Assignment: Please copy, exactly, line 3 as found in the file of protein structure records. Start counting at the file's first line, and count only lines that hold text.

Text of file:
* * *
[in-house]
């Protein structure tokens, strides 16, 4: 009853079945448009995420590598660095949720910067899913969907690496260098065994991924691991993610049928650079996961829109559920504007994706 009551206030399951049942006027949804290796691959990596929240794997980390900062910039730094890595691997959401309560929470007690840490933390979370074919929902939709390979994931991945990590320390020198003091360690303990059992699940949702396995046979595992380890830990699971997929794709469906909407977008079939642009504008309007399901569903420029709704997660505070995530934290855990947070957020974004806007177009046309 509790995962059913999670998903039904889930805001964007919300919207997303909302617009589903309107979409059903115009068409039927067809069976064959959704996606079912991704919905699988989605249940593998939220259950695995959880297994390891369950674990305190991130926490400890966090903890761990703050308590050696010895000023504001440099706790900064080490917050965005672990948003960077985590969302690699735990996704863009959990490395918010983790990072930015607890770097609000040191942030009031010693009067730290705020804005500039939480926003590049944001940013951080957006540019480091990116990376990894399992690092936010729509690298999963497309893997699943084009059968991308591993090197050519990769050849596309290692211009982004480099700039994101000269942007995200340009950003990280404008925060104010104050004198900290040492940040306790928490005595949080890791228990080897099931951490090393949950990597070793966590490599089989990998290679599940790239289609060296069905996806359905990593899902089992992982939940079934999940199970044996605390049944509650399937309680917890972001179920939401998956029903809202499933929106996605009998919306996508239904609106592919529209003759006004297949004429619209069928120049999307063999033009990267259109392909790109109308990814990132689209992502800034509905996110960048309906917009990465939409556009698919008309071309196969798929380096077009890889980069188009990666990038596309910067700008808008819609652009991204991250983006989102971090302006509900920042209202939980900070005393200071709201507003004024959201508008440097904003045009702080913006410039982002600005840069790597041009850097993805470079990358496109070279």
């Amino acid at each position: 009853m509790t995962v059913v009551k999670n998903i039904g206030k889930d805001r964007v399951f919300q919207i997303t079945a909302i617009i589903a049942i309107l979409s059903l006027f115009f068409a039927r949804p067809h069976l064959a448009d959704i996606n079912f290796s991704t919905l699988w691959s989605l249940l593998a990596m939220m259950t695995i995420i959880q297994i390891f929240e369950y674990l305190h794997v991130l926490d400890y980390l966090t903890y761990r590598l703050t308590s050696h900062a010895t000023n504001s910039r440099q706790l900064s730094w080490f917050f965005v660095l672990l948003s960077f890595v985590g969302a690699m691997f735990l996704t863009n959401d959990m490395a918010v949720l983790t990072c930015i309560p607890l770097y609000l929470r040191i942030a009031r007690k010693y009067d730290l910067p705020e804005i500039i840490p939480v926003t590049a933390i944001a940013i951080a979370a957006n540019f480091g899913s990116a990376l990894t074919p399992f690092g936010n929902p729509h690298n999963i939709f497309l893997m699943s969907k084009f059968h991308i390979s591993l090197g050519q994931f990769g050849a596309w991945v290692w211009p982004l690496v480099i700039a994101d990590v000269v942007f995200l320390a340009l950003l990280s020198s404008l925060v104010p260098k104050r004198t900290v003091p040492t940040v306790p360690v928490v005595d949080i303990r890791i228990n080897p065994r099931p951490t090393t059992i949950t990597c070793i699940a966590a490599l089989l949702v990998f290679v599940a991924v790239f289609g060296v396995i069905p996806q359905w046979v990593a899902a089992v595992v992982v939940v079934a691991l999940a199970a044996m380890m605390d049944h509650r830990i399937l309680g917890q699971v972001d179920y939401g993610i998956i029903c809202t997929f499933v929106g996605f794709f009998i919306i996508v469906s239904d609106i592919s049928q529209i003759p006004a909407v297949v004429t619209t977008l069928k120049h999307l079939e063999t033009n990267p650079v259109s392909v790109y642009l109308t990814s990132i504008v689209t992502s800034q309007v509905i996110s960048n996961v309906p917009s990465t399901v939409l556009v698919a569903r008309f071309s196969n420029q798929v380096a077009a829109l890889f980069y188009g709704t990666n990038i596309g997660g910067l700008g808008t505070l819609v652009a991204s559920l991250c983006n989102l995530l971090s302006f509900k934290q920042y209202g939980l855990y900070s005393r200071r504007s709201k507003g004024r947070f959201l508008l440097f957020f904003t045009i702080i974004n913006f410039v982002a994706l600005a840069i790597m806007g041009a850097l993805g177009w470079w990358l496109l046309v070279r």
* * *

């Amino acid at each position: 009853m509790t995962v059913v009551k999670n998903i039904g206030k889930d805001r964007v399951f919300q919207i997303t079945a909302i617009i589903a049942i309107l979409s059903l006027f115009f068409a039927r949804p067809h069976l064959a448009d959704i996606n079912f290796s991704t919905l699988w691959s989605l249940l593998a990596m939220m259950t695995i995420i959880q297994i390891f929240e369950y674990l305190h794997v991130l926490d400890y980390l966090t903890y761990r590598l703050t308590s050696h900062a010895t000023n504001s910039r440099q706790l900064s730094w080490f917050f965005v660095l672990l948003s960077f890595v985590g969302a690699m691997f735990l996704t863009n959401d959990m490395a918010v949720l983790t990072c930015i309560p607890l770097y609000l929470r040191i942030a009031r007690k010693y009067d730290l910067p705020e804005i500039i840490p939480v926003t590049a933390i944001a940013i951080a979370a957006n540019f480091g899913s990116a990376l990894t074919p399992f690092g936010n929902p729509h690298n999963i939709f497309l893997m699943s969907k084009f059968h991308i390979s591993l090197g050519q994931f990769g050849a596309w991945v290692w211009p982004l690496v480099i700039a994101d990590v000269v942007f995200l320390a340009l950003l990280s020198s404008l925060v104010p260098k104050r004198t900290v003091p040492t940040v306790p360690v928490v005595d949080i303990r890791i228990n080897p065994r099931p951490t090393t059992i949950t990597c070793i699940a966590a490599l089989l949702v990998f290679v599940a991924v790239f289609g060296v396995i069905p996806q359905w046979v990593a899902a089992v595992v992982v939940v079934a691991l999940a199970a044996m380890m605390d049944h509650r830990i399937l309680g917890q699971v972001d179920y939401g993610i998956i029903c809202t997929f499933v929106g996605f794709f009998i919306i996508v469906s239904d609106i592919s049928q529209i003759p006004a909407v297949v004429t619209t977008l069928k120049h999307l079939e063999t033009n990267p650079v259109s392909v790109y642009l109308t990814s990132i504008v689209t992502s800034q309007v509905i996110s960048n996961v309906p917009s990465t399901v939409l556009v698919a569903r008309f071309s196969n420029q798929v380096a077009a829109l890889f980069y188009g709704t990666n990038i596309g997660g910067l700008g808008t505070l819609v652009a991204s559920l991250c983006n989102l995530l971090s302006f509900k934290q920042y209202g939980l855990y900070s005393r200071r504007s709201k507003g004024r947070f959201l508008l440097f957020f904003t045009i702080i974004n913006f410039v982002a994706l600005a840069i790597m806007g041009a850097l993805g177009w470079w990358l496109l046309v070279r």